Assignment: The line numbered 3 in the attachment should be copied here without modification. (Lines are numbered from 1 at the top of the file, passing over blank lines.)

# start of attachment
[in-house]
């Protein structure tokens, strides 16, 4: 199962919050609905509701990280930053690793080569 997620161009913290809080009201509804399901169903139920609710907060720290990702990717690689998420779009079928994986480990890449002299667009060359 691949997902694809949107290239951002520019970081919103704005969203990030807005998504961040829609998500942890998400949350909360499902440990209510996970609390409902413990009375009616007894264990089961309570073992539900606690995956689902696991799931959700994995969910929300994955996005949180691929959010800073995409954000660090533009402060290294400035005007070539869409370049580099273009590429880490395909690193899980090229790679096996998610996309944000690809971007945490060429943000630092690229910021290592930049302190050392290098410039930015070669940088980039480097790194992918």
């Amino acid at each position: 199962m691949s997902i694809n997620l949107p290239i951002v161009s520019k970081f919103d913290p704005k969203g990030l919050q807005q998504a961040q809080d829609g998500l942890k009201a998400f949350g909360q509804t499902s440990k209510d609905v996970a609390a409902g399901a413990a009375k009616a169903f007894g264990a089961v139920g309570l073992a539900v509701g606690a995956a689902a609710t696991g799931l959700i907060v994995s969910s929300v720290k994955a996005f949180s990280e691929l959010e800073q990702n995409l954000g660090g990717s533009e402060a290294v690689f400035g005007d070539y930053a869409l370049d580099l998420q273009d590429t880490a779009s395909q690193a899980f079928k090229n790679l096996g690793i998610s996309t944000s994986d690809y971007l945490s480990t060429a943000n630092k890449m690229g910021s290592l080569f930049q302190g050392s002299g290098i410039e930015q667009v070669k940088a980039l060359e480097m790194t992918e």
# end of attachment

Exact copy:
């Amino acid at each position: 199962m691949s997902i694809n997620l949107p290239i951002v161009s520019k970081f919103d913290p704005k969203g990030l919050q807005q998504a961040q809080d829609g998500l942890k009201a998400f949350g909360q509804t499902s440990k209510d609905v996970a609390a409902g399901a413990a009375k009616a169903f007894g264990a089961v139920g309570l073992a539900v509701g606690a995956a689902a609710t696991g799931l959700i907060v994995s969910s929300v720290k994955a996005f949180s990280e691929l959010e800073q990702n995409l954000g660090g990717s533009e402060a290294v690689f400035g005007d070539y930053a869409l370049d580099l998420q273009d590429t880490a779009s395909q690193a899980f079928k090229n790679l096996g690793i998610s996309t944000s994986d690809y971007l945490s480990t060429a943000n630092k890449m690229g910021s290592l080569f930049q302190g050392s002299g290098i410039e930015q667009v070669k940088a980039l060359e480097m790194t992918e």